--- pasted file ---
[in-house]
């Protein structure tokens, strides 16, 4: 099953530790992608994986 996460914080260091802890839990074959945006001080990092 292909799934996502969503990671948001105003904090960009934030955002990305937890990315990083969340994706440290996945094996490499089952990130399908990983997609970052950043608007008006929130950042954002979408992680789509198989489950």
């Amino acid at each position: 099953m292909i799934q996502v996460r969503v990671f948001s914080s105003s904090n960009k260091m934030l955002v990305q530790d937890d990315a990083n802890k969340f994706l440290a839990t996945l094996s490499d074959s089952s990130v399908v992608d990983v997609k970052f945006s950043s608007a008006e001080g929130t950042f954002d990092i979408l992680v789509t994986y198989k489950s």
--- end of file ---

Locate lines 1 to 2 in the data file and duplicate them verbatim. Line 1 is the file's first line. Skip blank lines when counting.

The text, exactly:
[in-house]
């Protein structure tokens, strides 16, 4: 099953530790992608994986 996460914080260091802890839990074959945006001080990092 292909799934996502969503990671948001105003904090960009934030955002990305937890990315990083969340994706440290996945094996490499089952990130399908990983997609970052950043608007008006929130950042954002979408992680789509198989489950």